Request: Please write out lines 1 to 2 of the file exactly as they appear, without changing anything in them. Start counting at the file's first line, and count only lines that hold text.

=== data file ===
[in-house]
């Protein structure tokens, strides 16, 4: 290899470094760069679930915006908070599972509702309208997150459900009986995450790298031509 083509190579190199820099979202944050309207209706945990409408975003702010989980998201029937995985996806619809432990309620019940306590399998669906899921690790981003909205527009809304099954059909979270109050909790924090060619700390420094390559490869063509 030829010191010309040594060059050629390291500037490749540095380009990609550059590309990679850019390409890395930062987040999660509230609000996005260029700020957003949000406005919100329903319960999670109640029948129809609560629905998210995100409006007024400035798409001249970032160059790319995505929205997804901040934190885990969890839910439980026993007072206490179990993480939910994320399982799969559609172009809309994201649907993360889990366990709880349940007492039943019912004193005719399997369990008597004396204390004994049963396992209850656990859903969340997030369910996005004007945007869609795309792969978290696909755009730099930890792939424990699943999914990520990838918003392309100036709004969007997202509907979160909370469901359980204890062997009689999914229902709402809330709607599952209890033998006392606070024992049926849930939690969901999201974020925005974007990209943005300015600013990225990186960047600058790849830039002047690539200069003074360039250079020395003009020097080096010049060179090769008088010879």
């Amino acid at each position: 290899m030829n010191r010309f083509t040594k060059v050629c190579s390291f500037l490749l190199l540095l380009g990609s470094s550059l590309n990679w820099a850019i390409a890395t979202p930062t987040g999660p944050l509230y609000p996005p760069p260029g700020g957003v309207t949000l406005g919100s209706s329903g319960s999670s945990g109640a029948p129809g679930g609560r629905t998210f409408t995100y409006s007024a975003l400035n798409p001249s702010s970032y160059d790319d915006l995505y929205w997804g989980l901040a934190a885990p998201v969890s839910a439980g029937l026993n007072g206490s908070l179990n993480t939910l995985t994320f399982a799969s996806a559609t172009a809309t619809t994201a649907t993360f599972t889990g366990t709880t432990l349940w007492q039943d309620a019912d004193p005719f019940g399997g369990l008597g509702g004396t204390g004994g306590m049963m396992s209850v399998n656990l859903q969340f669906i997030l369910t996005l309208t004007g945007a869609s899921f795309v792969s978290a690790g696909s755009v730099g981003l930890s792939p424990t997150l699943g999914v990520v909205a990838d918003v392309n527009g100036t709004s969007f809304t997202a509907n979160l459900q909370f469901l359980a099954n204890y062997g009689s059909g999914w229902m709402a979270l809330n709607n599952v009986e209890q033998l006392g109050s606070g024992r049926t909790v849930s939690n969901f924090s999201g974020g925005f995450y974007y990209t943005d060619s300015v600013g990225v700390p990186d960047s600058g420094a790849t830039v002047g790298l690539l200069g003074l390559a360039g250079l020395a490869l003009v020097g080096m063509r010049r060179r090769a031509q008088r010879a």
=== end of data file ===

[in-house]
């Protein structure tokens, strides 16, 4: 290899470094760069679930915006908070599972509702309208997150459900009986995450790298031509 083509190579190199820099979202944050309207209706945990409408975003702010989980998201029937995985996806619809432990309620019940306590399998669906899921690790981003909205527009809304099954059909979270109050909790924090060619700390420094390559490869063509 030829010191010309040594060059050629390291500037490749540095380009990609550059590309990679850019390409890395930062987040999660509230609000996005260029700020957003949000406005919100329903319960999670109640029948129809609560629905998210995100409006007024400035798409001249970032160059790319995505929205997804901040934190885990969890839910439980026993007072206490179990993480939910994320399982799969559609172009809309994201649907993360889990366990709880349940007492039943019912004193005719399997369990008597004396204390004994049963396992209850656990859903969340997030369910996005004007945007869609795309792969978290696909755009730099930890792939424990699943999914990520990838918003392309100036709004969007997202509907979160909370469901359980204890062997009689999914229902709402809330709607599952209890033998006392606070024992049926849930939690969901999201974020925005974007990209943005300015600013990225990186960047600058790849830039002047690539200069003074360039250079020395003009020097080096010049060179090769008088010879």